The Welsh Gull

Torquay United, the Football League and other stuff

At a crossroads…

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It’s about time I did a Torquay United post. I came into this season meaning to do more but simply haven’t bothered. I think this in part is down to the fact that our form has been so erratic of late – one minute it seems appropriate to write an article criticising the team, but the next it seems more appropriate to write one praising them. I’ve felt reluctant to openly criticise the team in a blog post or article because there have been plenty of positives, but neither am I feeling overwhelmingly upbeat about the season so far – there have been missed opportunities and some terrible performances.

It would be harsh of me to be too critical of our current standing given that we’re only a point off the play-offs, unbeaten at home and have just beaten the side that’s top of the table. Having said that, I do believe there is an underlying weakness in the squad – it’s too small. With Macklin and Morris out long-term and Ling unwilling to throw many of the “reserve” players into the action unless necessary, there is a distinct lack of competition in the side. Take the left-back role: Joe Oastler hasn’t been playing brilliantly this season so far, and was particularly bad against Bristol Rovers even before he was sent off. However, but for the fact that he did get sent off, it would have been unlikely that Dan Leadbitter would have realistically taken his place in the side for Tuesday’s match against Gillingham. Considering Leadbitter has taken his opportunity well, perhaps this reluctance of Ling’s to change things could be backfiring – if Oastler gets his place back straight away, I would be disappointed and concerned.

There is an interesting paradox in Ling’s management style that has only become apparent of late. Though his tactics are modern and progressive – attractive short-passing football in a 4-5-1/4-3-3 formation – he has a distinctly old-fashioned approach to other aspects, namely his brute honesty in his post-match press conferences that occasionally make it seem like he’s trying to deflect blame away from himself but simultaneously suggesting he’s not in control of the squad, and his reluctance to rotate his squad. The latter cost us dearly at the end of last year, and I’m concerned it will again this year – with a squad of only 15 players realistically likely to feature in the starting XI, including only two senior centre-backs, it does not only mean a lack of competition for places, but also means that certain players could end up quite tired if they keep playing from here through to the end of the season.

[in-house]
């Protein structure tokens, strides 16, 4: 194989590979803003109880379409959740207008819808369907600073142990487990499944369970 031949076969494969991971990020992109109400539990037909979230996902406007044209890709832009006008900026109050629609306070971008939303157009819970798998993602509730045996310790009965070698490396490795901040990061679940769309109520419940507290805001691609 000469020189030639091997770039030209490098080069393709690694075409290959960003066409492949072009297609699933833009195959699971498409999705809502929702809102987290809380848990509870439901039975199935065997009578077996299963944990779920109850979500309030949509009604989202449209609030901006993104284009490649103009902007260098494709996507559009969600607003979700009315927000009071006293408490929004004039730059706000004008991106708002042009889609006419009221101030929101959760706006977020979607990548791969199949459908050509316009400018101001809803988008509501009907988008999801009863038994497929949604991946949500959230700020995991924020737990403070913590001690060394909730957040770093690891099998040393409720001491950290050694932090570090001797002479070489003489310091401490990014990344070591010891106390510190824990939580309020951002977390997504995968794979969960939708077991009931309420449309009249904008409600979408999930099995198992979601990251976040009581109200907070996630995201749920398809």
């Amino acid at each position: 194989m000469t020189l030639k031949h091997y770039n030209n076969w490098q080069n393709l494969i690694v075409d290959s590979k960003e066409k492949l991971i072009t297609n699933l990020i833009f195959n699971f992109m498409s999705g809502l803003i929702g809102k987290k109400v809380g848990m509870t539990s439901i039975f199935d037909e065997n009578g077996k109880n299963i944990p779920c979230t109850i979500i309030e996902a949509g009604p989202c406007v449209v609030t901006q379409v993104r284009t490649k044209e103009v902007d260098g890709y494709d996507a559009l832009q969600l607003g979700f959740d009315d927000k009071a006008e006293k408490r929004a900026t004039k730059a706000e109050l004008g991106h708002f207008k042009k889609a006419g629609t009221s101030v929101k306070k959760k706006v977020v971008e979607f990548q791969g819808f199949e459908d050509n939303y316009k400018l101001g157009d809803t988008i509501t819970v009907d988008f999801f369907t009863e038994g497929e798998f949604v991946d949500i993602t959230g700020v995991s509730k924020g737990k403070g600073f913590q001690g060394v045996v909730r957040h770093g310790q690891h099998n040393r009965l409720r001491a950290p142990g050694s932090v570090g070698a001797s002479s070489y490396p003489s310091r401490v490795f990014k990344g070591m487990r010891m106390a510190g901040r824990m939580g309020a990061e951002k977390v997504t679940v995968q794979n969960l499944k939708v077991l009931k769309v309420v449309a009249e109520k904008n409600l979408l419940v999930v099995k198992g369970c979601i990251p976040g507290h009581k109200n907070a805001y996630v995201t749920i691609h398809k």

It’s concerning because while we are playing well right now, it doesn’t necessarily mean we’ll be playing well come April. League Two is incredibly close at the moment, with the vast majority of teams in the division a couple of wins away from the play-offs or a couple of defeats away from staring into the abyss. If this continues, a bad run of form at any time could be costly. There’s usually at least one team that plummets over the course of the season – last year, Macclesfield and Burton started well but ended up at the bottom, in the Silkmen’s case bottom of all. League Two is not the division to throw everything on the first half of the season and hope it sticks.

The other worry, as ever, is losing our best players, and the fact that we are discussing this is both a blessing and a potential curse. The two obvious candidates are Rene Howe, by far and away our player of the season so far, and Nathan Craig, who is fulfilling all the promise that observers suggested he had. While I think January may be too soon for bigger clubs to come in for Craig, it’s never good to be a small club with a very good striker. Strikers tend to be the most sort-after players in January, because there are always teams struggling to score and/or looking for goal-scorers – witness Peterborough signing Barnett from Crawley and Sinclair from Macclesfield last year. The result is the lost striker becomes difficult to replace – again, Macclesfield’s downfall can be traced to them losing Sinclair. I don’t want to bang on about Macclesfield too much, because I think we are in a better position than they were (financially, in terms of the squad and in terms of the league table), but…

This is the problem with being a Torquay United fan, or indeed the fan of any small lower league club – even when things are going well, you’re always looking over your shoulder to see how far you are away from relegation. Why this is I don’t really know, since the Conference is nothing to be afraid of, though losing Football League status does at least carry a certain symbolic weight. Nor do I think we will get relegated – there are clearly worse teams out there. I just believe we could be doing better, and it wouldn’t take much – loan players don’t have to be expensive. The lack of depth in the squad has concerned me since before the season began and Ling hasn’t yet acted on it, even after two long-term injuries. It’s just a case of waiting to see whether or not it will hold – if it does, we may have another successful year, but I have my doubts. It’s possible to get promoted with a squad of 17, but it’s about as likely as, oh I don’t know, Edgar Davids becoming player-manager of Barnet…oh wait.

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Written by James Bennett

October 26, 2012 at 23:09

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